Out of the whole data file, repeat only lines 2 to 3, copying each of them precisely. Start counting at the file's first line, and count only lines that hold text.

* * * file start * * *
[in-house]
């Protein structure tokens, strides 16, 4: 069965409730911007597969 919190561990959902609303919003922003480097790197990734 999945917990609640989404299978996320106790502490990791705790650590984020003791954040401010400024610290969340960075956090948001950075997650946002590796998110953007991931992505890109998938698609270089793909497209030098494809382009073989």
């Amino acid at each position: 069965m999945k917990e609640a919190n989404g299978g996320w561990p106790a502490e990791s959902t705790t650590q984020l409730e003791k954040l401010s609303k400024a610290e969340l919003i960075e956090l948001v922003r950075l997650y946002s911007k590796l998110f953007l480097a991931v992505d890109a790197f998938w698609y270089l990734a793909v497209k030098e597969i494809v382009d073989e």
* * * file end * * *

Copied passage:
């Protein structure tokens, strides 16, 4: 069965409730911007597969 919190561990959902609303919003922003480097790197990734 999945917990609640989404299978996320106790502490990791705790650590984020003791954040401010400024610290969340960075956090948001950075997650946002590796998110953007991931992505890109998938698609270089793909497209030098494809382009073989």
């Amino acid at each position: 069965m999945k917990e609640a919190n989404g299978g996320w561990p106790a502490e990791s959902t705790t650590q984020l409730e003791k954040l401010s609303k400024a610290e969340l919003i960075e956090l948001v922003r950075l997650y946002s911007k590796l998110f953007l480097a991931v992505d890109a790197f998938w698609y270089l990734a793909v497209k030098e597969i494809v382009d073989e």